I think there’s so many times when girls and young women are told, “It’s just not gonna work out.” And if I could give anyone advice, it would be this idea that the doing it or not doing it is up to you. And you have to run around and exploit all the resources around you. Pick people’s brains, bring them lunch, buy them coffee -- and just get in there to see how people who are doing what you want to do are doing it. Learn by watching and osmosis. There’s so much of life that is being book smart, but there’s a big chunk that’s just understanding how stuff works.

I think women are often talked out of things. I remember when I had just had my twins, I had four kids under four years old. And the tsunami happened in 2004. I got a call from someone at CNN, and they said “well, we’re supposed to try to send someone to Thailand, but I know you won’t want to go, because moms don’t want to travel.” And I said to her, "Well, I have four kids under four, so Thailand sounds amazing!" And they sent me to Thailand. But it reminded me that you constantly have to challenge people’s expectations. [The caller] wasn’t trying to be mean, she just had expectations about what a new mom would do and she was foisting those expectations on to me. I said "Listen, here’s what I want to do." You have to restate it, sometimes firmly, sometimes gently, sometimes with a smile, and just constantly write your path -- and try to figure out how to get there. Hitting people up for information, help, guidance, advice, but staying on that path of “here’s what I want to do.” We’re just constantly, as women, talked out of it. “You can’t do this and that” -- but you can. You really can. If it’s something you really want to do, you can. And I think that’s a message that a lot of young women need to hear. You have to set the parameters of the experience and the success that you want to have.

Women's roles and the topic of feminism have been huge conversations in the past couple of years -- especially when successful young women come forward saying they don't identify as feminists.

I think that those women don’t know what a feminist is. Feminism needs a really good PR agency. They say, "I’m not a feminist," and then go on to describe exactly ways in which they’re feminist. That’s a PR issue, not a factual challenge. Those are just women who don’t know what it is, and maybe women who don’t understand what feminism has done for them. My daughters who are 12 and 14 would describe themselves as feminists. I’m very aggressive about it -- I show them the opportunities that they have. They’re always stunned to hear about when people couldn’t do what they can do. They just don’t know. I’m not sure that all those young women [decrying feminism] have someone drilling into their heads, "You know, the reason you get to do this is because there are a lot of people who fought for those opportunities."

Yeah, there's still this common misperception that feminists are man-haters who look down on other women for making certain choices, for example the choice to be a stay-at-home mom.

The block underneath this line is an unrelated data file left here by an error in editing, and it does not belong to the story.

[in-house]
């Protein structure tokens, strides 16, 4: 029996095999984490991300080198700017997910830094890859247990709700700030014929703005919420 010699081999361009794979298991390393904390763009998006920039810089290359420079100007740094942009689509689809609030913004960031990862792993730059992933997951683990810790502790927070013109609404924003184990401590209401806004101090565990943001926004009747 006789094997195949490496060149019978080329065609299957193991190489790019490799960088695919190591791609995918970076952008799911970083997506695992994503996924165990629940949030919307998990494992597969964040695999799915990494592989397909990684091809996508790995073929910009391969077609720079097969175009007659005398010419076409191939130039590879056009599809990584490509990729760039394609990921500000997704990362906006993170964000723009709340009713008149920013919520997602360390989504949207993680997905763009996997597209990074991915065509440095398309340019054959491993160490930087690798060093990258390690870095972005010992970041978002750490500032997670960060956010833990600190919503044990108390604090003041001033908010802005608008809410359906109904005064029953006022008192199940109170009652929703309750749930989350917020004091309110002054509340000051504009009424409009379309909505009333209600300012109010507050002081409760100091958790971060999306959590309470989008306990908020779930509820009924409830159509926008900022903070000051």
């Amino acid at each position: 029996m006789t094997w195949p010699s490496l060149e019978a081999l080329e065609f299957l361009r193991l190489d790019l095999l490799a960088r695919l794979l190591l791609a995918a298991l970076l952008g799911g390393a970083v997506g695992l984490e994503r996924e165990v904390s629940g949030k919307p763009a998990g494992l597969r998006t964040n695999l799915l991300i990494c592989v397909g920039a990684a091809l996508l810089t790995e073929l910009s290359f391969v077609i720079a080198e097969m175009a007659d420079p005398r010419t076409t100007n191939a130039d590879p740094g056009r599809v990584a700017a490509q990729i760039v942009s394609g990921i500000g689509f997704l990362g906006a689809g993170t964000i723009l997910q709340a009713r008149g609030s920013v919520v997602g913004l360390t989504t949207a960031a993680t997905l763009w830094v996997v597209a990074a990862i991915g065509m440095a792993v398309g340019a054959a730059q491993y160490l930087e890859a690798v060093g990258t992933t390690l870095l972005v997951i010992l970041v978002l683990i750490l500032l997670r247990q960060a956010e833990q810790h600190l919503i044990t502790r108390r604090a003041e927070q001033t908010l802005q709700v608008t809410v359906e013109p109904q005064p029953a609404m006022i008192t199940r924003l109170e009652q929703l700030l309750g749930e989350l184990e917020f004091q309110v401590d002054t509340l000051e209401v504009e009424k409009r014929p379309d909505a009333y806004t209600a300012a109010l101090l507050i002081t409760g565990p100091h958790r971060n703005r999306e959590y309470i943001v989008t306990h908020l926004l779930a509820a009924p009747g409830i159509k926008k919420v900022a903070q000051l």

Sometimes part of the conversation is how we love to posit women against each other. Working moms versus stay-at-home mom, and somehow everybody is better than the other person. We do have these fights that are sort of whipped up and not necessarily valid. In my kids' school, my daughters are able to do a lot of things because the moms who don’t travel as much as I do welcome them into their homes and allow my daughters to have great experiences. And sometimes I can take my daughters’ friends on cool experiences because of some of the work I do. And I think of it as a sharing thing. We are all rooting for our kids and other people’s kids to do well. I think that’s more the reality than the way it’s positioned sometimes.

What do you think are the big issues women are facing? What’s holding us back from gender equality?

A couple things. I think that women have to really figure out how to advocate for themselves -- and I would add myself to that list. I was doing an interview he other day with Tamara Mellon, who used to run Jimmy Choo. And she said it really surprised her that when she started asking people for help in her business, no one said no. She got to the point where she was like, "I don’t know what to do, I’m stuck," and she turned to people and there was not a single person who said “I won’t help you. Leave me alone.”

As a new CEO, I have found that very true. I have never had a single person who I called up and said “listen, can I pick your brain about something that I’m working on,” never once has someone said “yeah, you know what, no.” And I think the same is true for the young women that I mentor, and the young women in our foundation. When they go up to someone and say, “I am stuck on a thing, can you help me figure this out?,” they always get support. They always get help. Not just from the people who are mentoring them, but from random people who are happy to take a moment to try to help them be successful. The world is really full of those people.

Women have to open themselves to saying, “I am not perfect. I am not flawless. I am going to get help, and I am going to get better.” That is a really good first step. And really trying to decide what kind of opportunities exist, and advocating for them. The whole argument about likeablilty. It matters, but at my age, you get to the point where you’re like “eh, screw it.” I’m too old. I don’t care anymore. You get to a point where you’re like, "I don’t care if you like me. You just need to think that I’m good." And that’s a very freeing thing. I just want to be good. I want to be clear, I want to be straightforward, I want to be respected, I want to have good quality work -- I don’t give a sh*t if anybody likes me. I don’t need to go and be their best friend. When I got to that point, it was really a great moment.

The last thing I wanted to talk about was your involvement with CoverGirl's 'This Girl Can' campaign.

I’ve been working on a project for them that should be launching very soon. They sent us out to go and do documentaries -- find young, amazing women who are overcoming challenges. The greatest assignment ever. When you invest in women, you can change communities. Literally.

How Amazing Women Are "Making It Work"